Best Practices 

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Market Segmentation in Online Communities: Does it Matter?

Manila S. Austin, Ph.D., Vice President, Research, Communispace Corporation   and Clay Voorhees, Ph.D., Assistant Professor, Marketing, Eli Broad College of Business, Michigan State University

It is easy to understand why after investing heavily in a custom segmentation strategy, companies would want their online communities to represent those segments. But does segmentation really matter when it comes to online communities? If so, how much does it matter, and when is it worth it? And, how can companies realize value from their custom segmentation schemes?

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Beyond the Bull’s-Eye: Building Meaningful Relationships in the Age of Big Data

Katrina Lerman, Senior Researcher, Communispace

Targeted marketing, while more precise than mass marketing, is still inherently one-way, backwards-looking, and full of guesswork. And, often, it’s just plain wrong, or worse, disturbingly accurate, signaling to consumers the presence of a thriving personal data market just out of sight. This study provides the marketplace with research from a broad range of consumers, to help companies better inform their personalized marketing efforts and the ways in which they gather, use, and share personal data. Read this research report to learn the serious risks for companies who don’t respect their customers’ wishes for privacy and control. The report also describes the opportunity for companies that are ready to engage with consumers on their terms and re-negotiate power in the vendor-customer relationship.

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The Collaborative Advantage: Why and How Active Consumer Collaboration is an Essential Partner to Big Data

Julie Wittes Schlack, Senior Vice President of Innovation, Communispace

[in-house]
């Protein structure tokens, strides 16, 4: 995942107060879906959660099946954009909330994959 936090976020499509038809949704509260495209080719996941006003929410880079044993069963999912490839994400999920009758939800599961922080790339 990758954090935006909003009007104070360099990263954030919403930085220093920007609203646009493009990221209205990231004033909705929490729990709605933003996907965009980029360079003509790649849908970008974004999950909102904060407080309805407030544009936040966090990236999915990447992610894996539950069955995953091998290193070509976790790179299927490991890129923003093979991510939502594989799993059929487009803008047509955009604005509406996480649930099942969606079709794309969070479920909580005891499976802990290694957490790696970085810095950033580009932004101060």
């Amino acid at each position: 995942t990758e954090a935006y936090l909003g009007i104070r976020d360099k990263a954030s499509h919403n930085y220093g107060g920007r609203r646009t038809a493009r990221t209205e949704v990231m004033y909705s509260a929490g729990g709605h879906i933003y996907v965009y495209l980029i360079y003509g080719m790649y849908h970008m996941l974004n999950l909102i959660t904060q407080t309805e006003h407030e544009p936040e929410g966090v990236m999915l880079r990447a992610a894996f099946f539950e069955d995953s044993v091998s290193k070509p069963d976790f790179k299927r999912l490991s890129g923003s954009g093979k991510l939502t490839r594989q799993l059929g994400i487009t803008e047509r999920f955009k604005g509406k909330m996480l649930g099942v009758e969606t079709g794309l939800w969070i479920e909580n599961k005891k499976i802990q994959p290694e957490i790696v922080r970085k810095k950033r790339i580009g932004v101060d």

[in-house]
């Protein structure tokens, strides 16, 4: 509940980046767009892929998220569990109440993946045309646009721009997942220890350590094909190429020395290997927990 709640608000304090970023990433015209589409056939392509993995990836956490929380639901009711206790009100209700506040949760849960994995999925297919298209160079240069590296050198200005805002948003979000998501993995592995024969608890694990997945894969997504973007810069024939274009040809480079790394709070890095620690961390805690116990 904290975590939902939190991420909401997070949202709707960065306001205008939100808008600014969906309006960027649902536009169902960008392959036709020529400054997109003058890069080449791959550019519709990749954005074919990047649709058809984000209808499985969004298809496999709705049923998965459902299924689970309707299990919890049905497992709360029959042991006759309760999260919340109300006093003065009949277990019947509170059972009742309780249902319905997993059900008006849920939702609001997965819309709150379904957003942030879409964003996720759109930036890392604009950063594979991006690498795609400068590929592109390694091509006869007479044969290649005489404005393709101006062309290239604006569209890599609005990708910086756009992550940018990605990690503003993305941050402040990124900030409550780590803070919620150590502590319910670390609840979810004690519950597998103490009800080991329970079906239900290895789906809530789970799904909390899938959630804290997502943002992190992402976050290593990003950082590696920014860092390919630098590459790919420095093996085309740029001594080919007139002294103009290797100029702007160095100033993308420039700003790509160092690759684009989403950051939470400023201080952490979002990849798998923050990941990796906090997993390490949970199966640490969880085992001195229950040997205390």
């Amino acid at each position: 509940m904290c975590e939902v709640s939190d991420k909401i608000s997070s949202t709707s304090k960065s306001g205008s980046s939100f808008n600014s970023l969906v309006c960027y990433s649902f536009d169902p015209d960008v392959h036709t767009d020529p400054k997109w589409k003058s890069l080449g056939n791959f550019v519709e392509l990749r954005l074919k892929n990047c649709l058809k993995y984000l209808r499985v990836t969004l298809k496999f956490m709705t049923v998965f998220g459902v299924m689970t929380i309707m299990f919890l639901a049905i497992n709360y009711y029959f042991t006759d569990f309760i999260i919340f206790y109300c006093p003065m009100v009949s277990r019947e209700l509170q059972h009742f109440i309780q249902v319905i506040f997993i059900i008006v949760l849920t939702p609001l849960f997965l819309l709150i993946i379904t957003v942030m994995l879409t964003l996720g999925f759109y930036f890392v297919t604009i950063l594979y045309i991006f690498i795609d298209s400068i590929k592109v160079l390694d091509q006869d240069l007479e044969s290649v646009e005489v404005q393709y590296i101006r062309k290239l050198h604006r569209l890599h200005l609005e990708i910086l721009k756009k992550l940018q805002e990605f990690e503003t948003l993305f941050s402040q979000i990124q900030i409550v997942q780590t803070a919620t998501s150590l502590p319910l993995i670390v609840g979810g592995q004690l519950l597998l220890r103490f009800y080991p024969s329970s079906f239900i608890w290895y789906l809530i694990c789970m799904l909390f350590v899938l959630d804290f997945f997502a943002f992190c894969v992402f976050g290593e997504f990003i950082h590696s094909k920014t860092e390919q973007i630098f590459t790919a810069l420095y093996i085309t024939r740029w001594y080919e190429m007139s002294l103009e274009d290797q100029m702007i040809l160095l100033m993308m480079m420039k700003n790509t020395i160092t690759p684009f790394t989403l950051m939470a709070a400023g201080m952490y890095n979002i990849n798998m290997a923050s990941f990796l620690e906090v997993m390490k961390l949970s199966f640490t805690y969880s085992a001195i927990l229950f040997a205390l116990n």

The Collaborative Advantage analyzes why it’s crucial to marry Big Data with conscious, collaborative methods; to couple machine-driven methods that rely on volume, velocity, and data variety with interpersonal approaches relying on empathy and the uniquely human capacity to make meaning and to tell stories.

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The Rules of Community Engagement: A Study of the Motivations for Participation in Online Communities

Manila S. Austin, Ph.D., Vice President of Research, Communispace and Brian J. Baldus, Ph.D., California State University, Sacramento

We partnered with a researcher team from Michigan State University (MSU) to better understand what motivates participation in online brand communities — both public and private. The MSU team conducted independent research on Communispace communities, looking at a range of our clients across industries, and compared their findings to benchmarks gathered from a range of other online brand communities. In this report we examine the MSU team’s findings, and present key insights and implications, formulated as “rules of engagement.”

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Measuring What Matters: Emotion Centric Explorer

Communispace: Julie Wittes Schlack and Ed Chao

At Communispace, we use an innovative methodology called Emotion Centric ExplorerTM. The methodology utilizes free association to enable participants to reflect, recognize, and describe their feelings without constraint or judgment. Like a freewheeling conversation with a psychotherapist, what participants choose to talk about, and how they talk about it, provide deep insights into their emotional state and underlying beliefs. By uncovering consumers’ underlying emotions, Emotion Centric Explorer provides invaluable understanding of a concept’s strengths and weaknesses.

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Invested: Engaging Hearts and Minds through Prediction Markets

Communispace: Julie Wittes Schlack

At Communispace, we have been actively exploring ways to incorporate some principles of “gamification” into the concept development, refinement, and testing that’s done in our private, online communities. We know from vast experience that when people are motivated to invest more in answering questions – when their hearts as well as minds are engaged in a task – the quality of their responses is likely to be better. And we hypothesized that a Prediction Market, in which participants invest points or play money in their predictions about which concepts are most likely to succeed in the market, would do just that.

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Think Outside the (E-Suggestion) Box: Co-Creation in Private Online Communities

Communispace: Michael Jennings and Julie Wittes Schlack

The paper outlines our approach to customer-driven ideation as an alternative to other co-creation and crowdsourcing strategies. We'll also illustrate our Informed Ideation methodology through a study we conducted to uncover unmet needs and generate consumer ideas within the home-office product category.